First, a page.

One year later, Taveras' presence still felt on Cards
ST. LOUIS -- It was one year ago, as Game 5 of the World Series was about to begin in San Francisco, that general manager John Mozeliak received a phone call that would rock an organization at its core.
One hundred and 48 days after his Major League debut, 14 days after his postseason curtain call and 10 days after his rookie season had come to an end, Oscar Taveras died.
After spending a Sunday out in the Dominican Republic, Taveras crashed his 2014 Chevrolet Camaro into a tree. His girlfriend, Edilia Arvelo, also lost her life in the accident, which occurred on slick roads and with Taveras behind the wheel with a blood alcohol content near five times the legal limit.
Taveras, whose arrival in the Majors had been so widely anticipated just a few months earlier, became the third Cardinals player in 13 years to die suddenly. He has now been gone for a year.
"When you reflect back on the loss of Oscar and how that impacted our organization, you realize baseball takes a back seat to understanding the grieving process for family, friends, and teammates," Mozeliak said. "The impact of that tragedy will have lasting effects on our organization; however, we still understand what is expected of this organization, and we will continue to focus on success. "
The circumstances behind the deaths of the two young people have led to organizational changes over the past 12 months. The club brought guest speakers to Spring Training to talk with Major and Minor League players about the risks of drinking and driving. The Cardinals also revived a program that provides transportation for players who are not fit to drive and revisited its messaging for Latin American players.
There have been several public reminders of Taveras' death during the past year, as well. The club placed an "OT" placard in the bullpen wall, alongside those hung to remember the memories of Darryl Kile and Josh Hancock. All uniformed personnel wore a similar "OT" patch all season.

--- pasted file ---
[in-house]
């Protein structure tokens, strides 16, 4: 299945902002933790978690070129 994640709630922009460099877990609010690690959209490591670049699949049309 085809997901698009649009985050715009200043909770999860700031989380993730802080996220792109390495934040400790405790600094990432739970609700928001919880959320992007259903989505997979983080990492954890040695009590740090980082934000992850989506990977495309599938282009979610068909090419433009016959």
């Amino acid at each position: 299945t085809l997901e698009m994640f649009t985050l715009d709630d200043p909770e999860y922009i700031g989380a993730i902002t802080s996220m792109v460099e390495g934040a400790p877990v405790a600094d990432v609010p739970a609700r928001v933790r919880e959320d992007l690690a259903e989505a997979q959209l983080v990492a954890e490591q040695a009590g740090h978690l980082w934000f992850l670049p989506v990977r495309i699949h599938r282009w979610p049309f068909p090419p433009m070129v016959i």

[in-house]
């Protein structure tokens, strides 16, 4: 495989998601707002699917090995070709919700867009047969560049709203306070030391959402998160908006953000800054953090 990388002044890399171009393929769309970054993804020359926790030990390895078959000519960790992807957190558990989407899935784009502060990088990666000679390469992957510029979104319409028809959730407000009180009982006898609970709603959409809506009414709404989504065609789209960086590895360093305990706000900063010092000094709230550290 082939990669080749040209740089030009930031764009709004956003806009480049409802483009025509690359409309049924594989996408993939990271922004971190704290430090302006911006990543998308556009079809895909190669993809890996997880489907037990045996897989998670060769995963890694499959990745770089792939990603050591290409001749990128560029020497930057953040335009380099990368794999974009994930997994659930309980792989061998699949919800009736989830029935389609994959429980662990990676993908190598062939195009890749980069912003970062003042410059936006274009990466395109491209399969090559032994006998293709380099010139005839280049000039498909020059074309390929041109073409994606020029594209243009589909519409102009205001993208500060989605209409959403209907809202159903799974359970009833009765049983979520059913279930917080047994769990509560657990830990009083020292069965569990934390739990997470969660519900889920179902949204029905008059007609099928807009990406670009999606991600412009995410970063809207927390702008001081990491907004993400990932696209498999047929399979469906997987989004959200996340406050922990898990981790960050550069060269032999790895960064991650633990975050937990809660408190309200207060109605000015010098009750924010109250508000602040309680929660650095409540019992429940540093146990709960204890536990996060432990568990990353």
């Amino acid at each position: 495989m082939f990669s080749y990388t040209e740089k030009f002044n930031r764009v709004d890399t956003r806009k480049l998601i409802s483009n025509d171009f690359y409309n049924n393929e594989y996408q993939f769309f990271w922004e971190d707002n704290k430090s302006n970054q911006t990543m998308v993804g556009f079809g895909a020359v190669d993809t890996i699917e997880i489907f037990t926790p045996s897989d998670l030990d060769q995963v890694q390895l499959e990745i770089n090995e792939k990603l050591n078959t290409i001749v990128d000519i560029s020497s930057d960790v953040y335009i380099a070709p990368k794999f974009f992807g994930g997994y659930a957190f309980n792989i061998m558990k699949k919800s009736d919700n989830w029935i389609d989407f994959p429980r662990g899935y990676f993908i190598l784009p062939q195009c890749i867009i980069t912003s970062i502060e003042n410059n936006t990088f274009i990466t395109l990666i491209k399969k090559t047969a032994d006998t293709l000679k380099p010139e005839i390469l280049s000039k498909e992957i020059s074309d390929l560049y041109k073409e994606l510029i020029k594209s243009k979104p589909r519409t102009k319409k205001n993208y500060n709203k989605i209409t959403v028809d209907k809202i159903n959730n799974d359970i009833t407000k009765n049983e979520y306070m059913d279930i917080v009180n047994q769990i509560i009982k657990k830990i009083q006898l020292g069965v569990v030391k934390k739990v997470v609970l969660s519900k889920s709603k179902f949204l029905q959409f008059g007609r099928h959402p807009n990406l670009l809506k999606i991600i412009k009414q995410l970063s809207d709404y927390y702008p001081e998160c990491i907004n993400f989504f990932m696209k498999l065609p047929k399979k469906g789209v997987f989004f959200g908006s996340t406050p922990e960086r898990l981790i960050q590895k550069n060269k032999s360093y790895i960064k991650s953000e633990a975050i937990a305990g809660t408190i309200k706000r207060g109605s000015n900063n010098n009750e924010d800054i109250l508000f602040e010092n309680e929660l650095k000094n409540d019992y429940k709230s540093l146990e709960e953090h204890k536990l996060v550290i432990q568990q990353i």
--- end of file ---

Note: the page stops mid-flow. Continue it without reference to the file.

Various on-field tributes were held, including moments of silence before the team's first Spring Training game, season opener and home opener. The Cardinals also invited Taveras' family to St. Louis in late May so they could be presented with photo books of their son on the one-year anniversary of his Major League debut.
And in one of the most poignant moments of the last year, Carlos Martinez, whose season was a tribute to his late best friend, dazzled with seven shutout innings against the Dodgers while wearing No. 18 that day. He had started the afternoon crying on the bullpen mound while a tribute video to Taveras played above him.
"There was no denying that [he] was still a part of this club," manager Mike Matheny said of Taveras. "Whenever any person or group loses somebody who is close to them, it's not something that goes away this quick. The mourning process is different for every single person, for every group. We had the reminder, too, as we put on those jerseys every day. You remember, one, how fragile this is, and two, I'm reminded how special each of these guys are."